Using the virion progeny assay method, a toxin can be characterized by a constant, RD50. The RD50 is a concentration of toxin that is necessary to inhibit production of virus 50%. The concentration that inhibits the number in vitro is very close to the concentration of toxin that is active in vivo. There is a positive co-relationship when RD50 dosages are compared to the in vivo LTD's (lowest teratogenic dose).

The virion progeny assay method provides several advantages. This test can be used with selected mammalian cells. Accordingly, the toxicity of a chemical can be tested with respect to many specific types of mammalian cell including liver, embryo, kidney and the like. Further, this method is relatively rapid and very reliable if performed carefully in a quality virus lab. This test also provides RD50 for different concentrations of toxin. The RD50 provides an easily identifiable endpoint and a reliable prognostication of teratogenicity.

The problem encountered with this method of testing is the quantification of virion progeny. One known method of determining virion concentration is to infect a cell culture with a virion-containing test solution and comparing that cell culture with a cell culture which is not infected. In other words, a plaque assay method. This plaque assay method is described in Poxvirus Morphogenesis Screens by Keller and Smith, a paper first presented at the FDA-EPA workshop on in vitro teratogens and later at the Gordon Conference. The plaque assay method is the weak link in using the virion progeny assay method. The plaque assay requires a virus lab and extreme care in producing reliable results. A plaque assay method, like the Ames test, will lack reproducability due to a lack of uniformity in the methodology.


The present invention is premised upon the realization that viable virion progeny can be quantified from a test solution by infecting a cell culture with the virion progeny fluorescently labeling infected cells and employing a cytofluorograph to identify the number of infected cells. In one embodiment, a virus producing a known antigen is detected. Specifically, the antigen is a cell-bound antigen. The antigen, and thus the infected cell, can be fluorescently labeled using a fluorescent antibody specific to the produced antigen. In a second specific embodiment, the individual infected cells can be counted using a cytofluorograph wherein the cell culture is treated with a phenanthridium dye which is absorbed only by infected cells.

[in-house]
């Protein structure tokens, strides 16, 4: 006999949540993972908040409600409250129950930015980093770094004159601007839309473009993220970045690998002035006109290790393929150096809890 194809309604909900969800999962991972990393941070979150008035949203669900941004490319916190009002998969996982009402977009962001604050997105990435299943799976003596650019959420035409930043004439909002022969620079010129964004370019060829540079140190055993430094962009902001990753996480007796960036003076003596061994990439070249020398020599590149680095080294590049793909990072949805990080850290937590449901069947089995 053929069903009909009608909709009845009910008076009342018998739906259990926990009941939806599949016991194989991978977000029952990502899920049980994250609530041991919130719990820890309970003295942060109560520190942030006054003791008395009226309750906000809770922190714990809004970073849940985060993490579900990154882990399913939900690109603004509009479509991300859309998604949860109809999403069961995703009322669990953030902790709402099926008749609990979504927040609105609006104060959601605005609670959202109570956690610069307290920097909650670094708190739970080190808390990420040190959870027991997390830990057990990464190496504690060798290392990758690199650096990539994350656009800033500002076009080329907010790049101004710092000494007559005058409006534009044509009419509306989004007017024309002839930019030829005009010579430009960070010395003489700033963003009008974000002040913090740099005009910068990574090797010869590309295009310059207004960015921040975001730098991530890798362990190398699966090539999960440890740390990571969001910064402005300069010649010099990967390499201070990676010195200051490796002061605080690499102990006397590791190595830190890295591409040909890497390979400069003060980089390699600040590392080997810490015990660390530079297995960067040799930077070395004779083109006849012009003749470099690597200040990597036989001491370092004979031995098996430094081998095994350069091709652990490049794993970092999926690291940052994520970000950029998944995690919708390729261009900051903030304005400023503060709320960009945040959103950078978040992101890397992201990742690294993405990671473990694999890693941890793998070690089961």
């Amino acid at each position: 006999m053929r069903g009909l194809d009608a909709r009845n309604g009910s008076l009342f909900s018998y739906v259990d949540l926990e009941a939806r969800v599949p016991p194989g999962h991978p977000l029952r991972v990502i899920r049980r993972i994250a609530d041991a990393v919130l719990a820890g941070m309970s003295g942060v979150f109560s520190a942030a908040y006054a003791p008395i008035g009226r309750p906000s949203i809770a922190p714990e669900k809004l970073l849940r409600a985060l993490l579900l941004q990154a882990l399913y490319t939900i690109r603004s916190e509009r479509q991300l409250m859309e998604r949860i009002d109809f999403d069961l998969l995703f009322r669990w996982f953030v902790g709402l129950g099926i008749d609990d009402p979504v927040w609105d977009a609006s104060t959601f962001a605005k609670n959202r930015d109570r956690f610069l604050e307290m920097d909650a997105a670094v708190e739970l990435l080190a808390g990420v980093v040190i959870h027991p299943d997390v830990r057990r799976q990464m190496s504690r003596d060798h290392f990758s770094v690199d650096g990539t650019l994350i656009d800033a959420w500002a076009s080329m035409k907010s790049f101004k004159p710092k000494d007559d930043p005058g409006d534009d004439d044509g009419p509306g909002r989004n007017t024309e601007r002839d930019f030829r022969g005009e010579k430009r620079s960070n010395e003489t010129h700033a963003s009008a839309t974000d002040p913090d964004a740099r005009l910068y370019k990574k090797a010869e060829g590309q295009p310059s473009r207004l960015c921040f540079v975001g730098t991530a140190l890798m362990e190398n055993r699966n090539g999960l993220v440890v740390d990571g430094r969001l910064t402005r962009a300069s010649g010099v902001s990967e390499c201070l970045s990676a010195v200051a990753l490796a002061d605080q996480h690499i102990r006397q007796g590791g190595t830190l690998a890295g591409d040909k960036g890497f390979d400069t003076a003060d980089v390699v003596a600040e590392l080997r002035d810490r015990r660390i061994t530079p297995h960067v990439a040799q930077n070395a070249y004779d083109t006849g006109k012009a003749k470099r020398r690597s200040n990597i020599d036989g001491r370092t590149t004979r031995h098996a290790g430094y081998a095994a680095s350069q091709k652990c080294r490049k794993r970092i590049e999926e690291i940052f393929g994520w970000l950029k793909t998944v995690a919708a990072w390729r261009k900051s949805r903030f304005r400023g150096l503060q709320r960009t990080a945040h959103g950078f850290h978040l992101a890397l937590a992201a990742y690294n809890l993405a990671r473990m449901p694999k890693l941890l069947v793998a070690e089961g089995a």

Measuring labeled antibody indicates the number of cells infected with non-mutated virions. Measuring the infected cells which have absorbed the phenanthridium dye indicates the number of cells infected with both mutated and non-mutated virions. Thus, by combining both methods, one can determine the number of virions present in a test solution and ascertain the number of mutant, but active, virions present.

This method is vastly superior to a plaque assay method because it is simple, quick, reliable and provides a direct method of counting viable virions. By careful selection of the virion, much can be learned about the particular toxin employed and how it affects the virus and the selected cells. These and other advantages will be appreciated in light of the following detailed description.


Monolayers of selected cells are synchronously infected with a poxvirus at a low multiplicity of infection, i.e., 0.1 to 1 MOI. Once the virus has been absorbed, the infected cells are then suspended in complete media containing various dosages of the toxin being assayed. Uninfected and untreated cells serve as controls. The poxvirus replicates within the infected cell, but is not released until the infected cell is lysed. After 24 hours of infection, the infected plates are washed, suspended in hypotonic media and frozen at -80 C. The uninfected plates are examined microscopically and stained with trypan blue to determine viability.

The progeny virion is titered from infected cell extract. Serial dilutions of the progeny virions are infected on cell cultures, such as HeLa spinner cultures. At limiting dilutions, only one poxvirus will infect any one cell. If there were, for example, six concentrations of toxin, three serial dilutions of virus, and two uninfected controls, a total of 20 samples will be necessary for one analysis. The number of infected cells must then be determined as well as the number of mutant virus.

For use in the present invention, the virus is a poxvirus, preferably vaccinia. This poxvirus will undergo reproduction only if allowed to infect a cell that is already in an active state of proliferation. Since a poxvirus takes over all of the cell's biochemical machinery as metabolites, enzymes and ribosomes, the number of progeny virions produced in a cell is very sensitive to the cell's general state of health. Thus, any teratogen that acts by inhibiting cell proliferation or by disturbing cell metabolism in subtle ways that may not be overtly or immediately cytotoxic will cause a quantitative or qualitative change in progeny virions.

Further, the vaccinia virus undergoes a specific sequence of steps that may be considered as a developmental pathway, from the time the parental virions are adsorbed to the host cell until the release of the progeny virions. Each of the stages of viral development has been well described at the microscopic and biochemical level. The endpoint measurement reflects direct interference with the virion's ability to uncoat itself in the cytoplasm, translate its messages, replicate its DNA, assemble its chromosome, synthesize its protein core or lipoprotein membrane and complete its morphogenic pattern.

For example, a suitable virus is recombinant vaccinia VP53 which contains the influenza HA gene that has been inserted into the Hind III F portion of the viral genome. The influenza hemagglutinin is a very well characterized antigen for which antisera is commercially available. For example, the antisera is sold by Flow Labs of McLean, Virginia. In addition, the method of making this antisera, and even a biotinylated or labeled antisera is well known to those of ordinary skill in the art.